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5 Reasons Why We Should Take a Personality Test
All of us are different. We have different perceptions, beliefs, opinions and interests. Hence, we are called “individuals”. What one person enjoys might not be thrilling for others. What one person finds fascinating might be boring for some people.
Have you felt like we thought we knew what we wanted, but in the long run, we end up feeling empty and with no sense of purpose? We realized that what we have been doing all along isn’t right for us or it doesn’t suit our personality. In the end, we decide to change careers.
All those wasted years (and money!) could have been prevented if we know ourselves very well and we know exactly what we wanted to do in our life.
This is just one of the many reasons you have to take a personality test. If you’re the kind of person who is serious about having a successful professional career, you should consider taking a personality because of these reasons:
- Personality tests help you identify your strengths
- Personality tests help you understand your weaknesses
- Personality tests help you adapt to the environment you are in
- Personality tests help you find new approaches to your work
In Carrhure, we are using the 360 Feedback and the AEC Wheel to search for viable candidates. There are also other personality assessment tests like the Myers-Briggs Types and the Keirsey Temperament Sorter as discussed in our previous blog. There are still other tests that you can try. You can refer to the list of tests that are used by professionals to have a clear perception of their clients:
Projective Tests are personality tests that were created to let a person respond to ambiguous stimuli or factors which is believed to help show hidden emotions and internal conflicts. The answers to projective tests are analyzed to provide insight to a person’s thought process. Projective tests have their origins in psychoanalytic psychology which states that humans have conscious and unconscious attitudes and motivations that are beyond or hidden from conscious awareness. 1 There are many projective tests available. Common variants of it include Holtzman Inkblot Test, Rorschach Inkblot Test, Thematic Apperception Test. Draw-A-Person Test, Animal Metaphor Test, Sentence Completion Test, Picture Arrangement Test, Word Association Test and Graphology.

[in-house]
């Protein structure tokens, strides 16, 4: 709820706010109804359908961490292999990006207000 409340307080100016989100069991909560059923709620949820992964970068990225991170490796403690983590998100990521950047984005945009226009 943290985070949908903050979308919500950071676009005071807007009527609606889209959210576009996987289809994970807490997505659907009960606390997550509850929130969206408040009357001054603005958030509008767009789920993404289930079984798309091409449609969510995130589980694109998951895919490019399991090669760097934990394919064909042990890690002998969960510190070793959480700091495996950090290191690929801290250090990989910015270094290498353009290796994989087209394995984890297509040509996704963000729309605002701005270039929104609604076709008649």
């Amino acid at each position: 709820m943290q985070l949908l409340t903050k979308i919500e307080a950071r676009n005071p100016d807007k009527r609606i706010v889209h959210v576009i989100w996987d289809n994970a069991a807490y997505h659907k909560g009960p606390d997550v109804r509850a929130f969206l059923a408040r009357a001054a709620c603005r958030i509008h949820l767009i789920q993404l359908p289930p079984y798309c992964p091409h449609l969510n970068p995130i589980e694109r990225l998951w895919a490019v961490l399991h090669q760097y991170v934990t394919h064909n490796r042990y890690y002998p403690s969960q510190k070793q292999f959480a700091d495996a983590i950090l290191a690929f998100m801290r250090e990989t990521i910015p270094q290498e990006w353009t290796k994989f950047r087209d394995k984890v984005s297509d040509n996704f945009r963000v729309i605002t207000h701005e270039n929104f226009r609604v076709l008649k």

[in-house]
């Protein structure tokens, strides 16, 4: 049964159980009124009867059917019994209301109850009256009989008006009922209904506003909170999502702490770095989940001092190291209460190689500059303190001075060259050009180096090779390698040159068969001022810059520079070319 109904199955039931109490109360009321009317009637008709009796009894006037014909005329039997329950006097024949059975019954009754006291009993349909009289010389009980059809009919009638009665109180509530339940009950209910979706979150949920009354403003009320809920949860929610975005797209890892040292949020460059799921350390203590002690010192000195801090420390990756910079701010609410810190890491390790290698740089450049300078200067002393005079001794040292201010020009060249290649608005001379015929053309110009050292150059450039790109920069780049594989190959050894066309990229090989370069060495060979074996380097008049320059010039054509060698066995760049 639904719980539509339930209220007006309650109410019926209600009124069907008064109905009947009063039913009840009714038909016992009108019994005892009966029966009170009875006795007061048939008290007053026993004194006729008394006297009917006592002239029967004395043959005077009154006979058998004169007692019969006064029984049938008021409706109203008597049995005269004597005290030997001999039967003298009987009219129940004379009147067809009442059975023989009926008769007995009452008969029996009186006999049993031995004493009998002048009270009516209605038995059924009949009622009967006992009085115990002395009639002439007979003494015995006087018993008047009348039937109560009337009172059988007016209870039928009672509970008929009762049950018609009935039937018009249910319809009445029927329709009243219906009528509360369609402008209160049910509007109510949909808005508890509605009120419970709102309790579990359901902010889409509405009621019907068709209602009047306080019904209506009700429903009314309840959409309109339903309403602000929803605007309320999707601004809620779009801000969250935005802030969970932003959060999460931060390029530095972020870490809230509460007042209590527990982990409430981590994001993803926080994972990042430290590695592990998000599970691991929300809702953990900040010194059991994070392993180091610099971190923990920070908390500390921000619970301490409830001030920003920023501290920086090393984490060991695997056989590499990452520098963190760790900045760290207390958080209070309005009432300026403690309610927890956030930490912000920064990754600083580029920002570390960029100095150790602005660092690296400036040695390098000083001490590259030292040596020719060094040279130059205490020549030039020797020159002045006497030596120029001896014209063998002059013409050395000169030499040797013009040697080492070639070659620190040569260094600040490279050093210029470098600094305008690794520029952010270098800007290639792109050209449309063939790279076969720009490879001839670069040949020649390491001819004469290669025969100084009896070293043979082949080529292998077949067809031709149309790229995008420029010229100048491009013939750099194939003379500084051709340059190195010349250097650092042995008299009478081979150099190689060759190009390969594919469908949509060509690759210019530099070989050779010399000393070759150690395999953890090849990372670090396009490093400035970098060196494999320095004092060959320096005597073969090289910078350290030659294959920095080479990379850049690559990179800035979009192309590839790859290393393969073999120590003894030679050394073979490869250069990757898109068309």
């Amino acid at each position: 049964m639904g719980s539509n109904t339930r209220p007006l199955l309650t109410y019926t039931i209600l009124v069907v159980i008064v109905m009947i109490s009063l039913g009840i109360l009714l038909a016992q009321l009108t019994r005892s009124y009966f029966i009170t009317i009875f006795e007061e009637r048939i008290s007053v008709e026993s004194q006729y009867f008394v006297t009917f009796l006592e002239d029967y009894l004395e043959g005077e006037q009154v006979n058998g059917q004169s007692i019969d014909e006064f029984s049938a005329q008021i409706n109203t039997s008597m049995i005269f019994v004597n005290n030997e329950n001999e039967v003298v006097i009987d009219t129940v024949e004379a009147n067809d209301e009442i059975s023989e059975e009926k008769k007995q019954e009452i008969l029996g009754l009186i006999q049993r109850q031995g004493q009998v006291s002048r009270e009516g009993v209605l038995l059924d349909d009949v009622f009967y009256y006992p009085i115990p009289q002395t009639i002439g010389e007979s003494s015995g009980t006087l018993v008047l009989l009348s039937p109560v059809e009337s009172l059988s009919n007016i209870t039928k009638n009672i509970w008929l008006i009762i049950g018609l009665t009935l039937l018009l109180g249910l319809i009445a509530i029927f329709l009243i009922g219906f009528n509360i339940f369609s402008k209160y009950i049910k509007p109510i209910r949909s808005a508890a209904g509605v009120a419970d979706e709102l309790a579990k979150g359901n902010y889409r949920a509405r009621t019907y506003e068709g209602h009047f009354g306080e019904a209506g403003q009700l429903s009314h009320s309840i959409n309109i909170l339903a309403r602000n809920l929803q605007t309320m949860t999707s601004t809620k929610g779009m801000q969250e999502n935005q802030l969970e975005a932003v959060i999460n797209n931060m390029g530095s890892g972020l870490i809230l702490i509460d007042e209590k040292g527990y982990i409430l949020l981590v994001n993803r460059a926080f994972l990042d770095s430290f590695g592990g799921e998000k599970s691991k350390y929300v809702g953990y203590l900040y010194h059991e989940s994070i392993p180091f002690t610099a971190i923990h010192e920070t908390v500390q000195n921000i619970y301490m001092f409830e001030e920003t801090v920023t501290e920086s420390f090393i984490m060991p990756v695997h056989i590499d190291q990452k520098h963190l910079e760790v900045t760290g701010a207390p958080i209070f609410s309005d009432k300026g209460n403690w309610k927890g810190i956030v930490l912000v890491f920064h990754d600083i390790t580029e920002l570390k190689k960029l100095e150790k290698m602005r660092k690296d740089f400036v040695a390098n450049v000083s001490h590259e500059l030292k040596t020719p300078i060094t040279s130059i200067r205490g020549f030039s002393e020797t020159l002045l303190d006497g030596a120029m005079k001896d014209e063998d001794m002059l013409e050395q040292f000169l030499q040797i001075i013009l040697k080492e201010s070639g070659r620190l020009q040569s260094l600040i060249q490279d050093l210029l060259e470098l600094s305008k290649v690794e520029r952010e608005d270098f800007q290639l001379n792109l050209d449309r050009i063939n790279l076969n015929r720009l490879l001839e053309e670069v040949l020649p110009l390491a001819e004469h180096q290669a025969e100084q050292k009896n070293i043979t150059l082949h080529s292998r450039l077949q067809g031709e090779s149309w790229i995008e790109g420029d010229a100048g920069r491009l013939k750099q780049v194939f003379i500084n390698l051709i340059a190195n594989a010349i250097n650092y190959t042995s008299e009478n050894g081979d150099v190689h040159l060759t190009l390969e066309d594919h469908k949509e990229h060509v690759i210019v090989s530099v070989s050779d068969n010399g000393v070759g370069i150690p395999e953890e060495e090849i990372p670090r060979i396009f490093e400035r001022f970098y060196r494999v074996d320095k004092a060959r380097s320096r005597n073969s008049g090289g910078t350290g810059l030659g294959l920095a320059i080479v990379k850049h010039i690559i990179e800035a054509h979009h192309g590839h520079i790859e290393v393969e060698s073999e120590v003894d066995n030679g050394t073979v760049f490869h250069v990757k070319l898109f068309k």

Click here to view links to free projective tests.
Holtzman Inkblot Test is a test developed by Wayze Holtzman in 1961 as an improved version of the Rorschach Inkblot Test. This is designed for ages 5 and up. In this test, the subject responds to each of a series of 45 inkblots. These responses are scored to describe and to classify the personality of the subject. 2
Rorschach Inkblot Test was developed by Swiss psychiatrist Hermann Rorschach. This test is used to help assess personality structure and identify emotional problems by detecting internal and external pressures and conflicts as well as illogical or psychotic thought patterns. This type of test can be administered to children as young as 3 years old. This technique is administered using 10 cards, each containing a complicated inkblot pattern. 3